[W]e doubt that § 30-22-3 criminalizes the mere failure to produce documentation during a stop for suspicion of disorderly conduct. It is entirely unclear what type of identification a suspect would need to show during such a stop. Nothing on the face of Mocek’s complaint or in case law indicates that any particular document is necessary for the officers to perform their investigative duties, although it is obvious that a person intending to clear security screening and board a plane may need some form of identification.

Other states’ “stop and identify” statutes also suggest that mere failure to produce documentation is not illegal, as most jurisdictions do not compel suspects to furnish documentation outside the context of traffic violations.

In any event, New Mexico law is not entirely clear on whether someone in Mocek’s shoes might be required to answer basic questions about his identity, such as a request for his address. But Officer Dilley’s only request was for documentation, and failing to show documentation, in isolation, during an investigative stop for disorderly conduct might not amount to concealing one’s identity.

Nonetheless, Officer Dilley is entitled to qualified immunity. A reasonable mistake in interpreting a criminal statute, for purposes of determining whether there is probable cause to arrest, entitles an officer to qualified immunity.

What is the significance of this decision?

The fundamental lesson of this case is that even if you are acting entirely within your rights, and even if you are acquitted of any criminal charges, police and TSA staff can get off scot-free if, after the fact, the courts can imagine any excuse that might have existed for an arrest, including any “reasonably mistaken belief” that the police might have had that would have justified arresting you. It doesn’t matter that the please never actually had, and never claimed to have, such a  belief, and arrested you for different reasons and on different charges.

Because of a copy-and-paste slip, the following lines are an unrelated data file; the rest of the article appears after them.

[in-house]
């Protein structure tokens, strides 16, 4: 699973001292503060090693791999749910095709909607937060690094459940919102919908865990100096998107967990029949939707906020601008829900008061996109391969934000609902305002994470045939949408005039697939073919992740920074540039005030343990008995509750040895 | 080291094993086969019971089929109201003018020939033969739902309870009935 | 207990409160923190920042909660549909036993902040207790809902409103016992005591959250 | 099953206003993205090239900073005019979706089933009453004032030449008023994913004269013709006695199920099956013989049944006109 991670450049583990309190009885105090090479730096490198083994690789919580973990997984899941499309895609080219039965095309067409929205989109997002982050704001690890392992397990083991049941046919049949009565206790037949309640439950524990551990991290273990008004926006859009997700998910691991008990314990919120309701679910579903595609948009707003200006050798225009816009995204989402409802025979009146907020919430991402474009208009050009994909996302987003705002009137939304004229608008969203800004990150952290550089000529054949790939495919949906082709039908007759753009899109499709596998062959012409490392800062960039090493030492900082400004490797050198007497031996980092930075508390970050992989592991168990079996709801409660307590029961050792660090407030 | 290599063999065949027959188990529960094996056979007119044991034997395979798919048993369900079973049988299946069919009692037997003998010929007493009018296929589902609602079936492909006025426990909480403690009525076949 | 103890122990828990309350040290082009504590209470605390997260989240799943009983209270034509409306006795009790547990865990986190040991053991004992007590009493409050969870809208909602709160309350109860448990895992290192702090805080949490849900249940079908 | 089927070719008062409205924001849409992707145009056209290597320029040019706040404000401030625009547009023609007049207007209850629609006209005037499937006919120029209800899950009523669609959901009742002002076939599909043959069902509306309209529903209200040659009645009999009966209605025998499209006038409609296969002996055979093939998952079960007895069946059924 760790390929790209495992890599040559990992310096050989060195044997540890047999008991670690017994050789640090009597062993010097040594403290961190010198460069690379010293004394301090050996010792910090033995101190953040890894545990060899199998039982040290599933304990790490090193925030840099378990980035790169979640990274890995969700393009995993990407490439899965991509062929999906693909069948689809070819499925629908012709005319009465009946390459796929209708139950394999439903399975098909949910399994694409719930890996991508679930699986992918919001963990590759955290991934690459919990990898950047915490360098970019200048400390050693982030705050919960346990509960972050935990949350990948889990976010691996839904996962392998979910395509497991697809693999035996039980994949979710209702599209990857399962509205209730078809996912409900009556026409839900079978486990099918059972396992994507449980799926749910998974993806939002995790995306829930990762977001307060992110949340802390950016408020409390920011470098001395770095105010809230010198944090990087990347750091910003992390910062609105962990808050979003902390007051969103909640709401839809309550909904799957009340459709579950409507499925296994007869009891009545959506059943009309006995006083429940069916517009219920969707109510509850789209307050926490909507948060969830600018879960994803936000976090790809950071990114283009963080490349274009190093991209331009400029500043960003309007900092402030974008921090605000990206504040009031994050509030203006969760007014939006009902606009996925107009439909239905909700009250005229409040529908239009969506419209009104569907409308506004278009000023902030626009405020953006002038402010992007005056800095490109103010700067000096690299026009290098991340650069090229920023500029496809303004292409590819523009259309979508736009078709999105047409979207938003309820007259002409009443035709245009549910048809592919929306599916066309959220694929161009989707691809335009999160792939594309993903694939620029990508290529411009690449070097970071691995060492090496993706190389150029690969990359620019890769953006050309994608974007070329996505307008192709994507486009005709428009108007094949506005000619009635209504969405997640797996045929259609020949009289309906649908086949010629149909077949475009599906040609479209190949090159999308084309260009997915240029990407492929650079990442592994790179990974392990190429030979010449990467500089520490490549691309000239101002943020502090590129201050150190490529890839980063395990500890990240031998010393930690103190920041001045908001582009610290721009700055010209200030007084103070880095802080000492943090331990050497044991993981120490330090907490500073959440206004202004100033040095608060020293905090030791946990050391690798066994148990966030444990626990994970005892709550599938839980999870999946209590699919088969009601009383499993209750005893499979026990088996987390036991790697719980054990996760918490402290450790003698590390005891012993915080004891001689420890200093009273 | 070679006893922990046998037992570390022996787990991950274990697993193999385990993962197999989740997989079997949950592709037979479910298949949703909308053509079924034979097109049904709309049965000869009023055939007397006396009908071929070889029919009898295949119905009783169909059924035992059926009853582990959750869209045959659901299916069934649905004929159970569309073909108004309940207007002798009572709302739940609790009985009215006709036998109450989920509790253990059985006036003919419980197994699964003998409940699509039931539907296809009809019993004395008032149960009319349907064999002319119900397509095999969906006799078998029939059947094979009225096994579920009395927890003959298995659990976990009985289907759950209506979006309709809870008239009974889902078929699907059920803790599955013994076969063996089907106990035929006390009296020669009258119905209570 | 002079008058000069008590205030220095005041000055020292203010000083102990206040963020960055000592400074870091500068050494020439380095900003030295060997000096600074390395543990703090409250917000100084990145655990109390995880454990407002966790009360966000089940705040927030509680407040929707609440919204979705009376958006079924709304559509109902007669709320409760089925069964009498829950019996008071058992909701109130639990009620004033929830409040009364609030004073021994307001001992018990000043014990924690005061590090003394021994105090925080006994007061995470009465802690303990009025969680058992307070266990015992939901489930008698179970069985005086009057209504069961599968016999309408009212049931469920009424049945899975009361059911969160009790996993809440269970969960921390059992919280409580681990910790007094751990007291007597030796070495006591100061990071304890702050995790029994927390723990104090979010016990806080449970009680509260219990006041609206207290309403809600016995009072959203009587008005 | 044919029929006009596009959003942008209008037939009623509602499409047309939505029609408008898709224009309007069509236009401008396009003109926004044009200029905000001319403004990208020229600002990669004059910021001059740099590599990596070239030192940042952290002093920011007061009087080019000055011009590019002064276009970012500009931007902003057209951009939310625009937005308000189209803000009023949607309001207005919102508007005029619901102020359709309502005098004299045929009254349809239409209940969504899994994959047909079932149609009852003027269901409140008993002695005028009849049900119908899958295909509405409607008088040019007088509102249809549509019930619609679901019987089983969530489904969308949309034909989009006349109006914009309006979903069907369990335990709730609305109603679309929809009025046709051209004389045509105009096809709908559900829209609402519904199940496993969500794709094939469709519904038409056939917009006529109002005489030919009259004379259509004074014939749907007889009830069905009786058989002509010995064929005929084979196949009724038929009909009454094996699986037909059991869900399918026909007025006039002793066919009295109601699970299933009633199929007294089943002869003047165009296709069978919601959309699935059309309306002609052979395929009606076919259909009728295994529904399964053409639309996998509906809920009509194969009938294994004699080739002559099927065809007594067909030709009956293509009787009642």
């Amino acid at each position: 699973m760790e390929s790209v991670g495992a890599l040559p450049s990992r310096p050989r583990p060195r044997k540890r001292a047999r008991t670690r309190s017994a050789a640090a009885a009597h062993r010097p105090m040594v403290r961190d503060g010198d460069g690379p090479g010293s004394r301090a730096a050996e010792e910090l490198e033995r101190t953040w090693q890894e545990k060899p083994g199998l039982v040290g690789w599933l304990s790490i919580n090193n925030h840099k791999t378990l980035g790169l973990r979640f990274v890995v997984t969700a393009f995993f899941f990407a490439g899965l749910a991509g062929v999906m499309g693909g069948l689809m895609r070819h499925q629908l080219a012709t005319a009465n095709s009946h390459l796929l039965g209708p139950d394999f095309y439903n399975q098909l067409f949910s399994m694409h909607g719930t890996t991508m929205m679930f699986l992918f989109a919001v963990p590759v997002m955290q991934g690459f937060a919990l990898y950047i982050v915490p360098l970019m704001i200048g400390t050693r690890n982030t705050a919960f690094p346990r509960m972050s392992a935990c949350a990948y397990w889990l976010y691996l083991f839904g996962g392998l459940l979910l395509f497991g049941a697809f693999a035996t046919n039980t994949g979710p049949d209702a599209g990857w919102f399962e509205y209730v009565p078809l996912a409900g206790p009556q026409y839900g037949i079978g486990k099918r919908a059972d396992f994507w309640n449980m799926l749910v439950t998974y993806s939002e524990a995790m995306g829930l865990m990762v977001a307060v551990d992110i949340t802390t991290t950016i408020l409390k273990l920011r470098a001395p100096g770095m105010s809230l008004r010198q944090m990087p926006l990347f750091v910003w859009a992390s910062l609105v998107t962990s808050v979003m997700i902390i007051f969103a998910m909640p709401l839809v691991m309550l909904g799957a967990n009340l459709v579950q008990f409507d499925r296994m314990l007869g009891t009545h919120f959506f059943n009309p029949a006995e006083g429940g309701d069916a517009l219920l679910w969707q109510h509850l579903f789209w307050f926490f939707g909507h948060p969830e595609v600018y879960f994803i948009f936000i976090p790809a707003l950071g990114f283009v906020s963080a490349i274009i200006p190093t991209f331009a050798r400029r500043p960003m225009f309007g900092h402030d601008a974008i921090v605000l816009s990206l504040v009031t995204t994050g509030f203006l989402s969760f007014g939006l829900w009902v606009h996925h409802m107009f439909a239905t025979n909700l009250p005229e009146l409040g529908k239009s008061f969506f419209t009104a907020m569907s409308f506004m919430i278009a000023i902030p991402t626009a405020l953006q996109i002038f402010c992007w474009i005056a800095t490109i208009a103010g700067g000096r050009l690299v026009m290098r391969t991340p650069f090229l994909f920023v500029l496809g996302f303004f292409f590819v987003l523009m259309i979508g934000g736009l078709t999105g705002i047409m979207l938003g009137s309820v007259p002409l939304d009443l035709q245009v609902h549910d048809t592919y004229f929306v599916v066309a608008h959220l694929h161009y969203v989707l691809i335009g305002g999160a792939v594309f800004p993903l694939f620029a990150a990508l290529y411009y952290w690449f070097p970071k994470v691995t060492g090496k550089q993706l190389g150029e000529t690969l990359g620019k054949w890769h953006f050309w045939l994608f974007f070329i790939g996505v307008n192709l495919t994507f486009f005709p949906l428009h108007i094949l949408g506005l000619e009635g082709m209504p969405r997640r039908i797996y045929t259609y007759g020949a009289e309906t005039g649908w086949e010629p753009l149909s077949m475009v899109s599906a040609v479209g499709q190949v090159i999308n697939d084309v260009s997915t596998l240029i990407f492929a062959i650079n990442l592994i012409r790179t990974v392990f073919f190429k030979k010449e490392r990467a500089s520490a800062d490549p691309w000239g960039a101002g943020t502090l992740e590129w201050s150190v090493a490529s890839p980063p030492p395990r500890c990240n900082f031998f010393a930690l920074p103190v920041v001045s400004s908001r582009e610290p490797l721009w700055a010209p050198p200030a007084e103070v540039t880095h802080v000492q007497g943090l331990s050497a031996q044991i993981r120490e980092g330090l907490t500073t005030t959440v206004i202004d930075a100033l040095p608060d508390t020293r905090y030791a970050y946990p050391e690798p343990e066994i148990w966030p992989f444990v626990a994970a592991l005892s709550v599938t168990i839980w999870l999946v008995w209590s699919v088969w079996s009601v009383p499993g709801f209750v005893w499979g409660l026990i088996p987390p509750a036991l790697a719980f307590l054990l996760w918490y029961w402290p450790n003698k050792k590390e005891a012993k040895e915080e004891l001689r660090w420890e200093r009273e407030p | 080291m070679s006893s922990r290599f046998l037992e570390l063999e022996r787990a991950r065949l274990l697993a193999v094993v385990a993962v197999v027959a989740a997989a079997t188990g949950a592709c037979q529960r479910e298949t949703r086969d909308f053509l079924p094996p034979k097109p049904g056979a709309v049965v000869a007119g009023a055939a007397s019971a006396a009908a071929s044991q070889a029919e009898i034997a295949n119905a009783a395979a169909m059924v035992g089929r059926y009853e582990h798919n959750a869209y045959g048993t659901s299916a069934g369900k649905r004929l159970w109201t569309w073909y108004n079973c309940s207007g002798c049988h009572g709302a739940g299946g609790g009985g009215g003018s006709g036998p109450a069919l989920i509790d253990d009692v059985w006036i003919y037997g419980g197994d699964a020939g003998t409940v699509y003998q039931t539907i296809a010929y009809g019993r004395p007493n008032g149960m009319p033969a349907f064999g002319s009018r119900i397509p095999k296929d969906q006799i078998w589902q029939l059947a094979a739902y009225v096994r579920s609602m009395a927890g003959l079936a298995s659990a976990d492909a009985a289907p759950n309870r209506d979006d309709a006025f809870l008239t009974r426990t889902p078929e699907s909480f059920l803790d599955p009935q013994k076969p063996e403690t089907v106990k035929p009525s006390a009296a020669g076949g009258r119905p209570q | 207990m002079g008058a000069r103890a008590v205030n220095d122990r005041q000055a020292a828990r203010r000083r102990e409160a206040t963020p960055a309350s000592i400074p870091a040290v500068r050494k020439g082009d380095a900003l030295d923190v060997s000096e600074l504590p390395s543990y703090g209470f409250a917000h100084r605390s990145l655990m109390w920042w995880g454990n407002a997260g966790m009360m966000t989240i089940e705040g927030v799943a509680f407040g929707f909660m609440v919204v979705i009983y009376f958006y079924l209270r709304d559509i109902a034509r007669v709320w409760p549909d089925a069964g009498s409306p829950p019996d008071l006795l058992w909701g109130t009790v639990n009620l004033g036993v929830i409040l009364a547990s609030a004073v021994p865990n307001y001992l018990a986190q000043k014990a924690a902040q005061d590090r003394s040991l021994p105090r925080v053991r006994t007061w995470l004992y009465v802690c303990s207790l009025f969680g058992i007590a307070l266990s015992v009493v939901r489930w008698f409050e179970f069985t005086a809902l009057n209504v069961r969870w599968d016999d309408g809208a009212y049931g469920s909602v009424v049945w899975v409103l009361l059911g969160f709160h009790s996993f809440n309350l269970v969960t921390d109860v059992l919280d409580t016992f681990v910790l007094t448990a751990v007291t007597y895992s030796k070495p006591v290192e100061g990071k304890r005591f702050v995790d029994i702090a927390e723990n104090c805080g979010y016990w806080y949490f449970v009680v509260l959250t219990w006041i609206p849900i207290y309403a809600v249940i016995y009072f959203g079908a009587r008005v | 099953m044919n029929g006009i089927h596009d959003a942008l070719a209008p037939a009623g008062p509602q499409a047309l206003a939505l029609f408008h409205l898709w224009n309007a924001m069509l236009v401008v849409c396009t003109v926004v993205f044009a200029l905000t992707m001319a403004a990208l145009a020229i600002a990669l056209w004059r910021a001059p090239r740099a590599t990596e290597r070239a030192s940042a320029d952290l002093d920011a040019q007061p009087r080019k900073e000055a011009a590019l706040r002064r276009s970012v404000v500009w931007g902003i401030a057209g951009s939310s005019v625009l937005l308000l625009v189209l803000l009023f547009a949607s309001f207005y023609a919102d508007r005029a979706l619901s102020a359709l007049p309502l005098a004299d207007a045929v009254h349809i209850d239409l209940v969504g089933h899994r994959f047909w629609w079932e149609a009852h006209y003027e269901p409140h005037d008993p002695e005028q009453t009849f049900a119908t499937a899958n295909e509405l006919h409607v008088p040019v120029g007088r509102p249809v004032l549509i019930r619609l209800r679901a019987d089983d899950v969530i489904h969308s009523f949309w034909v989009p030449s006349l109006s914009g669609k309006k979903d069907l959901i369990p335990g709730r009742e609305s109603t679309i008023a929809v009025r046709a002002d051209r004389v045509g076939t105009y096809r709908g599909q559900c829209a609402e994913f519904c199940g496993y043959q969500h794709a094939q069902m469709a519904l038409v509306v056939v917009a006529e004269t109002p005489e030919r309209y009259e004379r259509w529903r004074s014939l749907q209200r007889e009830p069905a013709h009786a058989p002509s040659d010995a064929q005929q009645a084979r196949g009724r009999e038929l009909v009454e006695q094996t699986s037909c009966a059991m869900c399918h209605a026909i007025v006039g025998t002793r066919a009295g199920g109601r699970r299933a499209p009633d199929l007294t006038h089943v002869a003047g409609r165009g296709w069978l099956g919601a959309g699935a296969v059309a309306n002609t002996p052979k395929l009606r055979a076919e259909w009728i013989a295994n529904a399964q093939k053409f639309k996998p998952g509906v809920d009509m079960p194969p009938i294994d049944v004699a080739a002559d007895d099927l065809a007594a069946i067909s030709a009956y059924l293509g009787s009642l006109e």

Courts should not be allowed to make stuff up about things police might have believed, but didn’t actually believe, to justify their actions. Allowing this sort of ex post facto and counter-factual judicial speculation to justify otherwise illegal actions and violations of civil and human rights by police and other government employees is unjust and unconstitutional. But that’s the state of current Federal case law on “qualified immunity”.